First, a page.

Better know a voting machine: Dept. of State rolls out new website to help 2020 voters

    Ready to Vote page (Screen Capture).

    No matter what county you live in, if you plan to vote in Pennsylvania in 2020, you will be voting with new machines, chosen by each county’s election officials at the order of Gov. Tom Wolf last year. 

    To get the commonwealth ready for the changes, the Department of State has launched a webpage called “Ready to Vote” to help Pennsylvanians identify what method their county has chosen and how the process works. 

    Once a county has been selected, the page directs visitors to a “Learn more” button where voters can read step-by-step instructions on how to cast their vote using the new method.

    “We want to make sure all voters go to the polls feeling confident and equipped with the information they need to cast their ballots on their new voter-verifiable paper ballot voting systems,” Secretary of State Kathy Boockvar said of the changes.

    In addition to the new voting machines, Pennsylvanians should expect several other changes this year, as well. 

    For the first time, straight ticket voting will not be present as an option for voters hitting the booth, a change included in Act 77, an election reform bill passed by the General Assembly in October 2019 that was deemed a “historic” and long-overdue update to Pennsylvania’s 80-year-old election code.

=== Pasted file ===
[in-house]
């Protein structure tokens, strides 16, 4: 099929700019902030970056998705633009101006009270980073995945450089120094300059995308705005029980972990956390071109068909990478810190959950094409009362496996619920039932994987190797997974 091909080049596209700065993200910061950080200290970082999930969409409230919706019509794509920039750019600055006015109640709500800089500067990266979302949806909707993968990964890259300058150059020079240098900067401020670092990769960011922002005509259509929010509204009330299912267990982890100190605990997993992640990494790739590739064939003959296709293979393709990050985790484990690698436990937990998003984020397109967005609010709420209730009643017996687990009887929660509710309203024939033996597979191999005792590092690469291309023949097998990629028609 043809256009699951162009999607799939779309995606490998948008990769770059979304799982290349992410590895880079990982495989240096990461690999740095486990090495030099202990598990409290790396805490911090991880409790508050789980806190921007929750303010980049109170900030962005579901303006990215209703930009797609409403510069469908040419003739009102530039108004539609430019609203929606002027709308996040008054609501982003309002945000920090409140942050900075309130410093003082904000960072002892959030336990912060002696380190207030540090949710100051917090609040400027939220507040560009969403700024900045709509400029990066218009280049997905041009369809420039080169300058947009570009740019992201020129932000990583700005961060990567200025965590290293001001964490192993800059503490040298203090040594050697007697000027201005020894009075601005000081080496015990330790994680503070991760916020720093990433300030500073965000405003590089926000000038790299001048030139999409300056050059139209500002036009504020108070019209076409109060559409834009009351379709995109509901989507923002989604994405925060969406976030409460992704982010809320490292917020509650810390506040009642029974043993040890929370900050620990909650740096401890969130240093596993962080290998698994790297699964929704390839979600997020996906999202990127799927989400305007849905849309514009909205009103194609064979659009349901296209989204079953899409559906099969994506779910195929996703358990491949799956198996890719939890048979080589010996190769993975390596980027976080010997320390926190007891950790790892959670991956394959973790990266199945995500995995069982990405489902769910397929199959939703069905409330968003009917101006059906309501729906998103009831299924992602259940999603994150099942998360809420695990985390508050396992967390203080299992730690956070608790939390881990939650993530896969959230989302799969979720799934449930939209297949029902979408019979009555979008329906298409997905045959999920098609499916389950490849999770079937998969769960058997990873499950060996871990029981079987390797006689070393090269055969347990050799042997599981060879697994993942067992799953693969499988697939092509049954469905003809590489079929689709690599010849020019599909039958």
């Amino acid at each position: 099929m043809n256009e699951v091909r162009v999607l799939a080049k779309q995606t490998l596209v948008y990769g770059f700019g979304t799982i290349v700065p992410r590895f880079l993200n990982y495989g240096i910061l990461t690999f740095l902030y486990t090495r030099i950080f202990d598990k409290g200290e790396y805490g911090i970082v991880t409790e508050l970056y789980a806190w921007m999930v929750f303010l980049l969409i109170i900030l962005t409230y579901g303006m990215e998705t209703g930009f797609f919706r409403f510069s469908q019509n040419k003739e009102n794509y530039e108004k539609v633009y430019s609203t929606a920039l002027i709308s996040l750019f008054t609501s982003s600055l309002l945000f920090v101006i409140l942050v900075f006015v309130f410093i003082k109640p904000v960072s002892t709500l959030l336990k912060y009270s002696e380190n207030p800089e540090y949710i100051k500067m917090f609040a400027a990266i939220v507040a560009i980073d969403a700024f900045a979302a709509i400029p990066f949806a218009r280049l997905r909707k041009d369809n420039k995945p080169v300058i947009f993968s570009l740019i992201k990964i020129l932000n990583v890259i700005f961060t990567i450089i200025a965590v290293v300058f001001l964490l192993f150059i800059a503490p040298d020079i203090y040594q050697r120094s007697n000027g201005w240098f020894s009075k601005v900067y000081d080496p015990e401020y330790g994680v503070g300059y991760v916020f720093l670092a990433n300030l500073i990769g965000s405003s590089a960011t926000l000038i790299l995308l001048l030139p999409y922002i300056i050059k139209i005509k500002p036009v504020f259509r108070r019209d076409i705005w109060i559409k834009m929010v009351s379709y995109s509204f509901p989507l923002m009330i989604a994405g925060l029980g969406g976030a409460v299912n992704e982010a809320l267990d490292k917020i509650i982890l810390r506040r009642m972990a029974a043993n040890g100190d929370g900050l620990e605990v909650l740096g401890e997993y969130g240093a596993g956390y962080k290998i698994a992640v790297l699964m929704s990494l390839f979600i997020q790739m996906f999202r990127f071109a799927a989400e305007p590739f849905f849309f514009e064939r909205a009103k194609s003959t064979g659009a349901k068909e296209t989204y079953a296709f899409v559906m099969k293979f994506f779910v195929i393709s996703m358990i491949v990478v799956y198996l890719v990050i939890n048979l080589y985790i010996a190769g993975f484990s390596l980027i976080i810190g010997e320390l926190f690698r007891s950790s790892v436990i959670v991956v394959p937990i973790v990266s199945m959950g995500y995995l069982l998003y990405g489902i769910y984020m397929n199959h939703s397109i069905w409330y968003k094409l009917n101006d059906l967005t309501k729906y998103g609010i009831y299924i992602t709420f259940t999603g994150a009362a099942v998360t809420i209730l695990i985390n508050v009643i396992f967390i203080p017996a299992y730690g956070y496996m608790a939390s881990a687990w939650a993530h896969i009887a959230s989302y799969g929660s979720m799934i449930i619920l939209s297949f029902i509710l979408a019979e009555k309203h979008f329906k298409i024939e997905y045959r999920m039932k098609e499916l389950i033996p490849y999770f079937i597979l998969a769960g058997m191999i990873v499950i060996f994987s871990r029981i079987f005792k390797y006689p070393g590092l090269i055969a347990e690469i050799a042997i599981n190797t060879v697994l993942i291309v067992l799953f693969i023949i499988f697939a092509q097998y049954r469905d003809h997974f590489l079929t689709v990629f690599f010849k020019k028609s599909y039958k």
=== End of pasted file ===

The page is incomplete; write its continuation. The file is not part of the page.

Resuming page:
Bill that overhauls how Pennsylvanians can vote is headed to Gov. Tom Wolf

    Also new this year is the option for mail-in ballots, which anyone can use, not just absentee voters such as active duty military personnel and college students. 

    Can’t make it to the polls on Election Day? Here’s how to request a new mail-in ballot online

    “The Department of State looks forward to continued strong partnerships with county officials as we work together to make voting easier, more accessible, and more secure for millions of Pennsylvanians,” Boockvar said, calling the changes “exciting.”

    Cassie Miller
    A native Pennsylvanian, Cassie Miller worked for various publications across the Midstate before joining the team at the Pennsylvania Capital-Star. In her previous roles, she has covered everything from local sports to the financial services industry. Miller has an extensive background in magazine writing, editing and design. She is a graduate of Penn State University where she served as the campus newspaper’s photo editor. She is currently pursuing her master’s degree in professional journalism at the University of Nebraska-Lincoln. In addition to her role at the Capital-Star, Miller enjoys working on her independent zines, Dead Air and Infrared.